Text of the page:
by Virginia C. McGuire
Now that we’ve covered what not to say, let’s talk about some winning things to say to somebody with cancer.
These are my preferences after more than 20 years as a cancer patient, then a cancer survivor, and then a cancer patient again. Clearly different things are going to bug different people. You will do the best you can because you’re a nice person, and your friend with cancer will be able to tell that you are doing the best you can. Don’t over-think this.
1. I don’t know what to say.
If you’re feeling uncomfortable talking to us, we can probably tell. The best way to dispel awkwardness is to admit that you feel awkward. It’s not our job to put you at ease, but maybe you’ll feel better if you confess.
2. This is the worst news ever!
Of course you’re upset to hear about your friend’s diagnosis. It is totally fine to have strong feelings and to show them. But really, your friend should not have to reassure you or take on the burden of your feelings. I’ve kicked my family out to go cry in the waiting room during bad-news doctor visits. This is, first and foremost, my tragedy, and I can’t be strong if the people around me are falling apart.
3. Is this a good time for you to talk about it?
We’re all smiles in cancer land. We get complimented all the time for our positive attitudes. But sometimes our optimistic public face is in danger of cracking. We want to know that you care about us, but you can help by not pushing too hard for The Real Backstory in, say, the grocery store check-out line. Tell us you want to know more, and let us decide when we’re up for that conversation. And sorry, you have to accept it if we don’t want to talk about it at all.
4. Here are some ways I’d like to help you.
I like it best when offers of help are very specific. “I have a whole bag of fun wigs at home. Do you want to borrow them for a while?” or “I’m taking my kids out for ice cream later. Can I bring your kids along?” Then I can say yes or no without having to think of something helpful for the person to do. Also, when I get a vague offer of help and then I make a specific request, it makes both of us feel bad if the person doesn’t want to do what I’ve asked.
5. Do you need someone to coordinate volunteers?
The first time my cancer came back after a 20-year hiatus, I was a busy working mother and was totally blindsided by the whole thing. My friend Anne offered to coordinate parents at my son’s school to make meals for our family. The coordination was a bigger gift than the food itself. If you’re good at this, you might want to offer to coordinate the help that comes in. Offering to help with information control is also good. My partner does this for me. He’s willing to take phone calls or answer email from concerned friends when I’m feeling like a hermit. If you can offer this, it might take a huge burden off of the patient.
6. May I pray for you?
Many people find it comforting to know you’re praying for them. To me it feels like you’re proselytizing. But the rare person who asks me instead of TELLING me they’re praying for me always gets a big fat yes. As long as you’re not shoving your religious views down my throat, I am happy for you to pray if it comforts you to do so. Unless you know your friend shares your religious views, ask how they’d feel about having you pray for them.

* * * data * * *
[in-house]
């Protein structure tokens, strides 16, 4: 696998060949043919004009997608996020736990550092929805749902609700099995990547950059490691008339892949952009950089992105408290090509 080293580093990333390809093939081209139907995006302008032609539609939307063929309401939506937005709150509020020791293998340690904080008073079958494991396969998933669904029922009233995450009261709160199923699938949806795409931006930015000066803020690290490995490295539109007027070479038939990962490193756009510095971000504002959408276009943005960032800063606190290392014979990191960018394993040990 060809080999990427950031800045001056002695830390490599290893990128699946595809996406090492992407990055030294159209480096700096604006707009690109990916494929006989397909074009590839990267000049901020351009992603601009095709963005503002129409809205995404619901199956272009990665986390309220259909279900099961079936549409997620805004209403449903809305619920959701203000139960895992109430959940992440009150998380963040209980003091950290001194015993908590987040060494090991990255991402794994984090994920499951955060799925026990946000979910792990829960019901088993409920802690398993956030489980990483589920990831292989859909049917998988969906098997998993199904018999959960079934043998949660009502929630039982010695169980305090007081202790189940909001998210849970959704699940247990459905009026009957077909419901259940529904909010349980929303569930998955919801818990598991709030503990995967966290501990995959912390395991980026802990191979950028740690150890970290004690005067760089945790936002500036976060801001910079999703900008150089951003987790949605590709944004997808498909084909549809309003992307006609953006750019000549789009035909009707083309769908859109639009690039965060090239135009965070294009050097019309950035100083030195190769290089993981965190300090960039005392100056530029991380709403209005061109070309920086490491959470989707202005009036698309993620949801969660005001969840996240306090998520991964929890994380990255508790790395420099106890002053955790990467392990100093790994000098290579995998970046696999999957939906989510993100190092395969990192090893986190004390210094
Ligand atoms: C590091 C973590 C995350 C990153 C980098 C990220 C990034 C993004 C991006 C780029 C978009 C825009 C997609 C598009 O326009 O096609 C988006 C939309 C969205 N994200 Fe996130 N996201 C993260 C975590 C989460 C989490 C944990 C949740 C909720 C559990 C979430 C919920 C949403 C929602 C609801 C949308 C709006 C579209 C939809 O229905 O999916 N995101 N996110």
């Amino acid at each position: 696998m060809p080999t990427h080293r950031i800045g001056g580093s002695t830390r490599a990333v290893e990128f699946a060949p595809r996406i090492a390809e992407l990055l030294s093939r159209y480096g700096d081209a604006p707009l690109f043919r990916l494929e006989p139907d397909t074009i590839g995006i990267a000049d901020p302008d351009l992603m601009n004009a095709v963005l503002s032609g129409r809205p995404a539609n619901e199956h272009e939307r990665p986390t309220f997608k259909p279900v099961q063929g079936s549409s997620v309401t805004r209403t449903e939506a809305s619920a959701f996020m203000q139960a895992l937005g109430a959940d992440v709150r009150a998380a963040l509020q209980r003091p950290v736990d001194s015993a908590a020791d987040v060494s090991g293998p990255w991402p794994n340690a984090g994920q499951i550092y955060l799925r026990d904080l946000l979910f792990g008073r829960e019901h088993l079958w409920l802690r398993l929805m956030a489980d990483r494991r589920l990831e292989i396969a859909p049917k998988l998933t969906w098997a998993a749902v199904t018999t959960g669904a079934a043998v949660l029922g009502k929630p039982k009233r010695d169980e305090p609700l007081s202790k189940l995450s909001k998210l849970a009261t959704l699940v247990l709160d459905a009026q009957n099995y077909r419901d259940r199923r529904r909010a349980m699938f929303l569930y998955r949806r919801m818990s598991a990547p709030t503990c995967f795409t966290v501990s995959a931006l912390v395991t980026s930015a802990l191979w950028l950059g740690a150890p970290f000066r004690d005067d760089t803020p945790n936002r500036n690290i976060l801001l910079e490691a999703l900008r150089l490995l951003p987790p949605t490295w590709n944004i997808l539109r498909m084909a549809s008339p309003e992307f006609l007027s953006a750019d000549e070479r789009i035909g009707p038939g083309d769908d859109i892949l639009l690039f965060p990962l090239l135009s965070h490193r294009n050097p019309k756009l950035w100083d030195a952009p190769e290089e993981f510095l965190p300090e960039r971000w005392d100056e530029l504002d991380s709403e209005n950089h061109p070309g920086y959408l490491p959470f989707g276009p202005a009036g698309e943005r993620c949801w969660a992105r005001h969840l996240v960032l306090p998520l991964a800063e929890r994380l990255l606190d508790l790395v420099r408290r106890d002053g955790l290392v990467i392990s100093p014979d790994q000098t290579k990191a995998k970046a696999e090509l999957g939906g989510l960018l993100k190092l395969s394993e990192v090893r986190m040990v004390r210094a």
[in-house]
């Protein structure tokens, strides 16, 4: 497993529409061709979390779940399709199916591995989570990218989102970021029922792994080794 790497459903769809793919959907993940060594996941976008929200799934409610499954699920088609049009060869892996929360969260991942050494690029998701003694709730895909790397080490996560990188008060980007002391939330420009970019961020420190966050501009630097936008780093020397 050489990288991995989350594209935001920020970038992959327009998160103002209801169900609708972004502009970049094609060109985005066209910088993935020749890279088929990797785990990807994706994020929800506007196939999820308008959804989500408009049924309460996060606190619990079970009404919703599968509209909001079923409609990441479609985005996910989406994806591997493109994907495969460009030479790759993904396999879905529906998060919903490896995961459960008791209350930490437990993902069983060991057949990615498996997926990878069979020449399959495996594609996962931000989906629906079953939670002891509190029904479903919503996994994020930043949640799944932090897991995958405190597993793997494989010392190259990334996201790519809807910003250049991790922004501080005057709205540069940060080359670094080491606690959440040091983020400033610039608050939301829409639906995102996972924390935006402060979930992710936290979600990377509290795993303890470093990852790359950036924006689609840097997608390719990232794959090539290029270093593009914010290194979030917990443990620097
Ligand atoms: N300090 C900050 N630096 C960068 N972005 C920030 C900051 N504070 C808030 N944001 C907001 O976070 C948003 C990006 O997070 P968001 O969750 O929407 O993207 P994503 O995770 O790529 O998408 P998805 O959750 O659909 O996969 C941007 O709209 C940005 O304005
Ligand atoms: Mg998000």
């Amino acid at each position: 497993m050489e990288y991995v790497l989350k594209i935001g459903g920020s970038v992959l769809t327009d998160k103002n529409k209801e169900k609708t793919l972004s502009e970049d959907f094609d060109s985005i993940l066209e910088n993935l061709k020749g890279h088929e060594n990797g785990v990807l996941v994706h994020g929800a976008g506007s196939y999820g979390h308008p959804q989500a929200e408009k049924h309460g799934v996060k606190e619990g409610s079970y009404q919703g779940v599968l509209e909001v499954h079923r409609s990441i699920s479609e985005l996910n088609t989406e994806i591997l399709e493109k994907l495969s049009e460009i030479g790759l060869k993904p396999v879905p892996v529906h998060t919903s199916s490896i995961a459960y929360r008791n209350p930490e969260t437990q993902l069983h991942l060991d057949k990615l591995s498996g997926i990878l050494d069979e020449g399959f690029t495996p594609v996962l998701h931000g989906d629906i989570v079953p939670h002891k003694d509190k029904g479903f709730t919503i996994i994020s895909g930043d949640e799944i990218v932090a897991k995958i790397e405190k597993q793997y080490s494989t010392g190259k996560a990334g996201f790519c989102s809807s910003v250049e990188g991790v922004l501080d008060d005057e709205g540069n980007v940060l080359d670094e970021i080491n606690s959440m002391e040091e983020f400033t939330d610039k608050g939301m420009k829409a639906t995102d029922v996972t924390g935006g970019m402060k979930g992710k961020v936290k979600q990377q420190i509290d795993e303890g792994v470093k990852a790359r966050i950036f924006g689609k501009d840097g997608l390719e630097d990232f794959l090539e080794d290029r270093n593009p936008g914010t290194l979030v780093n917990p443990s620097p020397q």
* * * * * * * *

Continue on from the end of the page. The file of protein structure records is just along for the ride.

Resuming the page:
7. You look great.
We like to hear this as much as the next person, but please, only say it if it’s true. We might be bald. We might be scarred. We might have puffy faces from steroids or bruises from having blood drawn. So if we look like shit and you lie about it, we can tell. But I do like to hear it when I look sort of okay.
8. No strings attached.
I love to get letters, care packages, and email. It helps to feel loved, and I especially appreciate the people who let me off the hook. The emails that say, I wanted you to know I’m thinking of you but you don’t have to write back. The phone calls that say, call me back only if you want to. The gifts that say, no thank you note is needed. I know I sound like a jerk. Someone sends me a gift and I can’t even be bothered to write a thank you note? Returning phone calls is a burden now? But when I have very limited energy, I want to save it for my family and my garden and my writing. Cancer patients still have an obligation to be nice people, but maybe they don’t have to follow all the social conventions perfectly right now.
9. Take cues.
Listen to me carefully. I might have just told you some really scary news about my health, but what else am I telling you? Am I being blunt and painfully realistic? Am I being cheerful, downplaying the seriousness of the news? Am I avoiding giving you details? Your job is to follow my lead. You can ask questions, but if I give you vague answers you need to drop it. It means I’ve told you as much as I want to tell you right now. If I’m optimistic, be optimistic with me. If I’m in the mood for gallows humor, don’t try to force me to look on the bright side.
10. Say nothing.
That’s right. I love it when people say nothing at all about my cancer. I’m tired of talking about it. I’d be curious to hear how other cancer patients feel about this, but I find it refreshing to be treated normally. That doesn’t mean you should ignore my illness, but it can be a nice change to have an interaction with a friend where it just doesn’t come up.
Above all, just do the best you can, and if you aren’t sure you’re giving the right kind of support, ask your friend how you can do better. Cancer patients may be walking an emotional tightrope a lot of the time, but we can recognize and appreciate good intentions, even if the things you say aren’t pitch perfect every time.
Virginia C. McGuire is a Philadelphia-based freelance writer.
Photo by Nic McPhee.